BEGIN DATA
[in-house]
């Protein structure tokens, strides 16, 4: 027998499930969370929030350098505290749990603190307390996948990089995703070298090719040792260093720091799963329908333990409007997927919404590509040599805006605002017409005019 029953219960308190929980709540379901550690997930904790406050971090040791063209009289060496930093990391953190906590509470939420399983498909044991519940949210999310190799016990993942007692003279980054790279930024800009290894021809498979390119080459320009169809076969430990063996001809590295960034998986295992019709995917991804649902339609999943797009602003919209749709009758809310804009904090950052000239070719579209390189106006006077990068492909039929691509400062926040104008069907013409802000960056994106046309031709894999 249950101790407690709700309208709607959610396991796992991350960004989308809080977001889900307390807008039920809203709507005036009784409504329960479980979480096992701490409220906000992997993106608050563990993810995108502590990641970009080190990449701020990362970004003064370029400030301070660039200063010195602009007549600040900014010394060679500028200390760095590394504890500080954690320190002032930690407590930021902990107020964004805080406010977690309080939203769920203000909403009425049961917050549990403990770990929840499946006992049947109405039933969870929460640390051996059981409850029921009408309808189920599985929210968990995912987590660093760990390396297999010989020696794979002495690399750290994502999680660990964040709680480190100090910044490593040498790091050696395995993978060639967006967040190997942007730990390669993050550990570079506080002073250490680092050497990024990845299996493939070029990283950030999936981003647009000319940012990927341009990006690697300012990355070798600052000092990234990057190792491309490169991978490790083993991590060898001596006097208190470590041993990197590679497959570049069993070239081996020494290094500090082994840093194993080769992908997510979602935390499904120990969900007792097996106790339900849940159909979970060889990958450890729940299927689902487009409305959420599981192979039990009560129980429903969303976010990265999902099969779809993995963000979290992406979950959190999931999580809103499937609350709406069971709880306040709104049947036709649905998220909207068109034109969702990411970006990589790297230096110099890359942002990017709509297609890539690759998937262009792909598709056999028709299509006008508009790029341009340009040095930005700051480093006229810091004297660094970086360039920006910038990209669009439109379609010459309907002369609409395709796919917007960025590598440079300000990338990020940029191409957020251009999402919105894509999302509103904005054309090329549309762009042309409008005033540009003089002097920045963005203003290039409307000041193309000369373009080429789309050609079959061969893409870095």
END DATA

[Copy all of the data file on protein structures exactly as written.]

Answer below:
[in-house]
């Protein structure tokens, strides 16, 4: 027998499930969370929030350098505290749990603190307390996948990089995703070298090719040792260093720091799963329908333990409007997927919404590509040599805006605002017409005019 029953219960308190929980709540379901550690997930904790406050971090040791063209009289060496930093990391953190906590509470939420399983498909044991519940949210999310190799016990993942007692003279980054790279930024800009290894021809498979390119080459320009169809076969430990063996001809590295960034998986295992019709995917991804649902339609999943797009602003919209749709009758809310804009904090950052000239070719579209390189106006006077990068492909039929691509400062926040104008069907013409802000960056994106046309031709894999 249950101790407690709700309208709607959610396991796992991350960004989308809080977001889900307390807008039920809203709507005036009784409504329960479980979480096992701490409220906000992997993106608050563990993810995108502590990641970009080190990449701020990362970004003064370029400030301070660039200063010195602009007549600040900014010394060679500028200390760095590394504890500080954690320190002032930690407590930021902990107020964004805080406010977690309080939203769920203000909403009425049961917050549990403990770990929840499946006992049947109405039933969870929460640390051996059981409850029921009408309808189920599985929210968990995912987590660093760990390396297999010989020696794979002495690399750290994502999680660990964040709680480190100090910044490593040498790091050696395995993978060639967006967040190997942007730990390669993050550990570079506080002073250490680092050497990024990845299996493939070029990283950030999936981003647009000319940012990927341009990006690697300012990355070798600052000092990234990057190792491309490169991978490790083993991590060898001596006097208190470590041993990197590679497959570049069993070239081996020494290094500090082994840093194993080769992908997510979602935390499904120990969900007792097996106790339900849940159909979970060889990958450890729940299927689902487009409305959420599981192979039990009560129980429903969303976010990265999902099969779809993995963000979290992406979950959190999931999580809103499937609350709406069971709880306040709104049947036709649905998220909207068109034109969702990411970006990589790297230096110099890359942002990017709509297609890539690759998937262009792909598709056999028709299509006008508009790029341009340009040095930005700051480093006229810091004297660094970086360039920006910038990209669009439109379609010459309907002369609409395709796919917007960025590598440079300000990338990020940029191409957020251009999402919105894509999302509103904005054309090329549309762009042309409008005033540009003089002097920045963005203003290039409307000041193309000369373009080429789309050609079959061969893409870095």